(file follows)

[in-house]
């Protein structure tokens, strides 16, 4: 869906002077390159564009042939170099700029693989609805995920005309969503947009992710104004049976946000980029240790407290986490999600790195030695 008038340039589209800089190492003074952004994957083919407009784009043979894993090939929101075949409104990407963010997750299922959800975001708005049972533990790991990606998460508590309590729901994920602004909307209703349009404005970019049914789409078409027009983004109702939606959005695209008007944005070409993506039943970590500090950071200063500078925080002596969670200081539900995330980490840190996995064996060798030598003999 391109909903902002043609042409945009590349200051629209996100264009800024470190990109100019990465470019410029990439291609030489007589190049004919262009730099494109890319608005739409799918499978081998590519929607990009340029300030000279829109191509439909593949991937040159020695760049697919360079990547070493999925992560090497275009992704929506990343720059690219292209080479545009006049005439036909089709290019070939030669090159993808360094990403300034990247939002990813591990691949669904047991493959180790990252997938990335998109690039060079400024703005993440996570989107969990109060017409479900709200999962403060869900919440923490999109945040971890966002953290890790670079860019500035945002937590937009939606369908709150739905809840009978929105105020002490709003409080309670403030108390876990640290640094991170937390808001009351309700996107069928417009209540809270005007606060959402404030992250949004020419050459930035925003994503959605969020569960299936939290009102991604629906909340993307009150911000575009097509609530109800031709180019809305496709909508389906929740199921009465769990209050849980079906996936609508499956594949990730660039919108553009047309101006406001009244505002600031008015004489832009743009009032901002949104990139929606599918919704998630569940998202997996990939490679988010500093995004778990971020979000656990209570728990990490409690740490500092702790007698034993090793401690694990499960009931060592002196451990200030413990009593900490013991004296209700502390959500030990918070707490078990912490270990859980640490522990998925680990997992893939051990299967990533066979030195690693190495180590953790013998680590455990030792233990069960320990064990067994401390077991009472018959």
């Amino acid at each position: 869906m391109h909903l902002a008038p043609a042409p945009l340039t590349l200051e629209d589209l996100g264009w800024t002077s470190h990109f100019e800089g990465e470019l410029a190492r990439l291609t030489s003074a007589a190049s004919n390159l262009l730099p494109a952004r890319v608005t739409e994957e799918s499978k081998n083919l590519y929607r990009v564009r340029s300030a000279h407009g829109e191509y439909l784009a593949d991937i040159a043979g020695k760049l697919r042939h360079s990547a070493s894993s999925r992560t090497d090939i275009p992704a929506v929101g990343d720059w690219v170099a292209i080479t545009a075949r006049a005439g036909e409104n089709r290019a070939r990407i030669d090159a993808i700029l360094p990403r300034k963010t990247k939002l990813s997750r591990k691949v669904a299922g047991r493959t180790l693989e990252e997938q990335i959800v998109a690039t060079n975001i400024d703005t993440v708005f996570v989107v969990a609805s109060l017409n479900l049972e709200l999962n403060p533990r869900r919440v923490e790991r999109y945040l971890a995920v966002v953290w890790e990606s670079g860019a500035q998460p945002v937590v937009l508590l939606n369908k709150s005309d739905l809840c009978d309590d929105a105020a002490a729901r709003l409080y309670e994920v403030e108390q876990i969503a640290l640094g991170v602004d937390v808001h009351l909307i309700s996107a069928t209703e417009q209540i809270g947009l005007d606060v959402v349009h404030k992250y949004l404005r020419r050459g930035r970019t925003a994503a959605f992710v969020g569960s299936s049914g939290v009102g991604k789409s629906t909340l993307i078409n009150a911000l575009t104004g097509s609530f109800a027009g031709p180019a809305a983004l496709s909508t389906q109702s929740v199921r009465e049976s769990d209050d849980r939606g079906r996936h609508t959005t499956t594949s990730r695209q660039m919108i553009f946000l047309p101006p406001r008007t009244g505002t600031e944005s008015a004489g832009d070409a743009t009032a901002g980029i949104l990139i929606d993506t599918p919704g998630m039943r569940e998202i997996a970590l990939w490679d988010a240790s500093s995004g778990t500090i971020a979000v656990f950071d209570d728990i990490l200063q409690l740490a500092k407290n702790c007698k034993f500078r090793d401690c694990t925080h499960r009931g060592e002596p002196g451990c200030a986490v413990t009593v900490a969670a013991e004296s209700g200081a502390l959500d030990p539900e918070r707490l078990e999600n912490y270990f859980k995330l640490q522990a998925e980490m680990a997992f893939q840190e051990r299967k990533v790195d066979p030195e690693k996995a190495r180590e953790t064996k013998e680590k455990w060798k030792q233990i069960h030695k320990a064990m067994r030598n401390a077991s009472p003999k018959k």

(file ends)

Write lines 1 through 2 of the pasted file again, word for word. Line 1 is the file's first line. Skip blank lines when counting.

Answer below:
[in-house]
């Protein structure tokens, strides 16, 4: 869906002077390159564009042939170099700029693989609805995920005309969503947009992710104004049976946000980029240790407290986490999600790195030695 008038340039589209800089190492003074952004994957083919407009784009043979894993090939929101075949409104990407963010997750299922959800975001708005049972533990790991990606998460508590309590729901994920602004909307209703349009404005970019049914789409078409027009983004109702939606959005695209008007944005070409993506039943970590500090950071200063500078925080002596969670200081539900995330980490840190996995064996060798030598003999 391109909903902002043609042409945009590349200051629209996100264009800024470190990109100019990465470019410029990439291609030489007589190049004919262009730099494109890319608005739409799918499978081998590519929607990009340029300030000279829109191509439909593949991937040159020695760049697919360079990547070493999925992560090497275009992704929506990343720059690219292209080479545009006049005439036909089709290019070939030669090159993808360094990403300034990247939002990813591990691949669904047991493959180790990252997938990335998109690039060079400024703005993440996570989107969990109060017409479900709200999962403060869900919440923490999109945040971890966002953290890790670079860019500035945002937590937009939606369908709150739905809840009978929105105020002490709003409080309670403030108390876990640290640094991170937390808001009351309700996107069928417009209540809270005007606060959402404030992250949004020419050459930035925003994503959605969020569960299936939290009102991604629906909340993307009150911000575009097509609530109800031709180019809305496709909508389906929740199921009465769990209050849980079906996936609508499956594949990730660039919108553009047309101006406001009244505002600031008015004489832009743009009032901002949104990139929606599918919704998630569940998202997996990939490679988010500093995004778990971020979000656990209570728990990490409690740490500092702790007698034993090793401690694990499960009931060592002196451990200030413990009593900490013991004296209700502390959500030990918070707490078990912490270990859980640490522990998925680990997992893939051990299967990533066979030195690693190495180590953790013998680590455990030792233990069960320990064990067994401390077991009472018959």